He had to get help. His gaze drifted to the list of children’s names. He had to get help, but first he’d check, just check. He’d go to … go to …

He closed his eyes, frowned. He knew the answer. He knew that he knew. The security station. He’d go there and ask about each of them. He opened his eyes, writing security station down under the list, capturing the thought. Then UN outreach station. Mars outreach. All the places he’d been before, day after day, only now with new questions. It would be easy. And then, when he knew, there was something else he was supposed to do. It took a minute to figure out what it was, and then he wrote it at the bottom of the page.

Get help.

“They’re all gone,” Prax said, his breath ghosting white in the cold. “They’re all his patients, and they’re all gone. Sixteen out of sixteen. Do you know the probability of that? It’s not random.”

The security man hadn’t shaved in days. A long, angry ice burn reddened his cheek and neck, the wound fresh and untreated. His face must have touched an uninsulated piece of Ganymede. He was lucky to still have skin. He wore a thick coat and gloves. There was frost on the desk.

“I appreciate the information, sir, and I’ll see it gets out to the relief stations —”

“No, you don’t understand, he took them. They’re sick, and he took them.”

“Maybe he was trying to keep them safe,” the security man said. His voice was a gray rag, limp and weary. There was a problem with that. Prax knew there was a problem with that, but he couldn’t remember what it was. The security man reached out, gently moving him aside, and nodded to the woman behind him. Prax found himself staring at her like he was drunk.

“I want to report a murder,” she said, her voice shaking.

The security man nodded, neither surprise nor disbelief in his eyes. Prax remembered.

“He took them first,” he said. “He took them before the attack happened.”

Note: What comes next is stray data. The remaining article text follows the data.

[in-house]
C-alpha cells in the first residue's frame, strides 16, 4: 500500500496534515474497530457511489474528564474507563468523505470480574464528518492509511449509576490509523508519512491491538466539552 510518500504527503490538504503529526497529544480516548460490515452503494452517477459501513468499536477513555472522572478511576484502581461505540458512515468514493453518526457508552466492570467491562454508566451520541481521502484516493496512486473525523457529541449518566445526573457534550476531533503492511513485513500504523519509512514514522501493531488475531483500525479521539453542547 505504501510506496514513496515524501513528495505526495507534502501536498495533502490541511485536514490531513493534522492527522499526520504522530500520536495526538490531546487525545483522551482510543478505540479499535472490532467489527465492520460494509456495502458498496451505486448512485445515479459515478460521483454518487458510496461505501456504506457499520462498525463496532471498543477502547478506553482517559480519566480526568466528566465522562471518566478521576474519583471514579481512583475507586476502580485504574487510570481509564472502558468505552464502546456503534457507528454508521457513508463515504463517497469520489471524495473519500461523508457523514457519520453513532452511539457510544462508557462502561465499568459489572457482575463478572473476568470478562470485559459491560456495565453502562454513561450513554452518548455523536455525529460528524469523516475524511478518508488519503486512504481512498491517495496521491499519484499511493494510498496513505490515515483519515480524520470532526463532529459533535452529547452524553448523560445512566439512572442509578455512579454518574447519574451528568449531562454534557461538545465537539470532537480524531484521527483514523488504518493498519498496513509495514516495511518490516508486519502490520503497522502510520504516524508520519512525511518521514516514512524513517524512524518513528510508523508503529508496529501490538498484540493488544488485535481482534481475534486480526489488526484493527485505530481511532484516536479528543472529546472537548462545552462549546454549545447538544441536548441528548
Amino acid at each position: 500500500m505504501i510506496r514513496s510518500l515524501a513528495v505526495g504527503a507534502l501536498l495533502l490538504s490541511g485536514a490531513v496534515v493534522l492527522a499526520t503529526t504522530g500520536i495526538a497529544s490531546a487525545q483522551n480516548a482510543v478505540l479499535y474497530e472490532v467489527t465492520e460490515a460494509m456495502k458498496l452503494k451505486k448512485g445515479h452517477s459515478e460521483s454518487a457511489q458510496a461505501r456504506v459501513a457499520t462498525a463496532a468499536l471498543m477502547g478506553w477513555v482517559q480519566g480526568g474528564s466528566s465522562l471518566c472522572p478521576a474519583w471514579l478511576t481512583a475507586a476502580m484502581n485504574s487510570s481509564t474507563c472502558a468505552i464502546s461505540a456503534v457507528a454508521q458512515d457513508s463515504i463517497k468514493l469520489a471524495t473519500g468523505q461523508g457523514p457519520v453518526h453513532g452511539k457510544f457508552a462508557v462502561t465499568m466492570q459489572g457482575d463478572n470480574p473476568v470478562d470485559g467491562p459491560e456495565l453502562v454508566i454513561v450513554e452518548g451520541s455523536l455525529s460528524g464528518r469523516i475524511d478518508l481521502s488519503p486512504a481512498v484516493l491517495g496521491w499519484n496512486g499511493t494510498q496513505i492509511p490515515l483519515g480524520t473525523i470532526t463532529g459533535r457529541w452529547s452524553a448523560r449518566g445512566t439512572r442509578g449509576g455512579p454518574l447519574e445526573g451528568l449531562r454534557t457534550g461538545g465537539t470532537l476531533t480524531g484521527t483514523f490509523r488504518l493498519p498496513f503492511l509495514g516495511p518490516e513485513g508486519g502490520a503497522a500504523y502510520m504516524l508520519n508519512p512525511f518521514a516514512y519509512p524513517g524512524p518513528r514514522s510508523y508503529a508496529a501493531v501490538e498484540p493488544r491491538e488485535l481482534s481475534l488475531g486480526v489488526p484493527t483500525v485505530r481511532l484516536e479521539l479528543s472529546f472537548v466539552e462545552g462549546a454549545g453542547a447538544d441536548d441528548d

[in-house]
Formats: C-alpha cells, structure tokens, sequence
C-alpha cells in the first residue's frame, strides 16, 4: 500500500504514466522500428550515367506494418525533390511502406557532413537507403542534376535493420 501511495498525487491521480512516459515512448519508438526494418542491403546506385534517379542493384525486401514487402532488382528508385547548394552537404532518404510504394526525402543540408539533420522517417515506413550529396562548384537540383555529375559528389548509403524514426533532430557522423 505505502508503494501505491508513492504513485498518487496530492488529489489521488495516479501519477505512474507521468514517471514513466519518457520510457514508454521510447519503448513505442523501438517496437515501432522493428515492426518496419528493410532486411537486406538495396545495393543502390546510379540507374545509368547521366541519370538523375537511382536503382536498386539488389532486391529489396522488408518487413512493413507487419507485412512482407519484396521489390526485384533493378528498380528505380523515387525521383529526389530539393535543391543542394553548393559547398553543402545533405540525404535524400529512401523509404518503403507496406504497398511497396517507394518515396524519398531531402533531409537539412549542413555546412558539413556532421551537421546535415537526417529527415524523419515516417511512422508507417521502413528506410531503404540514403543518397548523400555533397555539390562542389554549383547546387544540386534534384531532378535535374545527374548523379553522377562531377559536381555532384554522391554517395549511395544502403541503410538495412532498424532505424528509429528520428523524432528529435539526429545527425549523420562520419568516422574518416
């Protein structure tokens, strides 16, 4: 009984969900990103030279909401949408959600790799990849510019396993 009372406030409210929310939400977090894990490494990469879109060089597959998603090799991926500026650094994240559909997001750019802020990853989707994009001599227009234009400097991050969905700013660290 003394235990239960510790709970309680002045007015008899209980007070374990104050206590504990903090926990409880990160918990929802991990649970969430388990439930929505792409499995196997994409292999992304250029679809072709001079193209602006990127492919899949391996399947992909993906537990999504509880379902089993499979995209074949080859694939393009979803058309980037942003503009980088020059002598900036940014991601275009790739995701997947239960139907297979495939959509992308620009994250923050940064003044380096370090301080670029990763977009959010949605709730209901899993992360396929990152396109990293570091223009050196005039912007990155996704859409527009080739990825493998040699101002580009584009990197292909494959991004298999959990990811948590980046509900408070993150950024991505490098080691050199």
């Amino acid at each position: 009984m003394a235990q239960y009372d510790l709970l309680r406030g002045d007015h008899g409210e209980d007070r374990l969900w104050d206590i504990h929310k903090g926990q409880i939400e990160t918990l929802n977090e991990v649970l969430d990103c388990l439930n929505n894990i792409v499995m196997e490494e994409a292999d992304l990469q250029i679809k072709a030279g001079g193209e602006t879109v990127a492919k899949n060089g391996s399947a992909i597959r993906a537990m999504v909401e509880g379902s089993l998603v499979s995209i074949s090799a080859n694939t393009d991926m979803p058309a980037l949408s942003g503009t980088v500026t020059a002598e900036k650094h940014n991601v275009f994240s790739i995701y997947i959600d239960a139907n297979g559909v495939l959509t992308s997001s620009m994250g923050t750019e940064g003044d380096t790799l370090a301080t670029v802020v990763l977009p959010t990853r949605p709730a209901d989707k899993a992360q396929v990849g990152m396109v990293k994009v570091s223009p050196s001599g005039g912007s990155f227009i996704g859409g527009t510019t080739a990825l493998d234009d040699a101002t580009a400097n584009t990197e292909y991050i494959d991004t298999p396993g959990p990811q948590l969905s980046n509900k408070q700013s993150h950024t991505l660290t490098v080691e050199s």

“Three men broke into my apartment,” the woman said. “They … My brother was with me and he tried to stop them.”

“When did this happen, ma’am?”

“Before the attack,” Prax said.

“A couple hours ago,” the woman said. “Fourth level. Blue sector. Apartment 1453.”

“Okay, ma’am. I’m going to take you over to a desk here. I need you to fill out a report.”

“My brother’s dead. They shot him.”

“And I’m very sorry about that, ma’am. I need you to fill out a report so we can catch the men who did this.”

Prax watched them walk away. He turned back to the line of the traumatized and desperate waiting their turns to beg for help, for justice, for law. A flash of anger lit him, then flickered. He needed help, but there wasn’t any to be had here. He and Mei were a pebble in space. They didn’t signify.

The security man was back, talking to a tall pretty woman about something horrible. Prax hadn’t noticed the man returning, hadn’t heard the beginning of the woman’s tale. He was starting to lose time. That wasn’t good.

The small sane part of his brain whispered that if he died, no one would look for Mei. She’d be lost. It whispered that he needed food, that he’d needed it for days. That he didn’t have very much time left.

“I have to go to the relief center,” he said aloud. The woman and the security man didn’t seem to hear. “Thanks anyway.”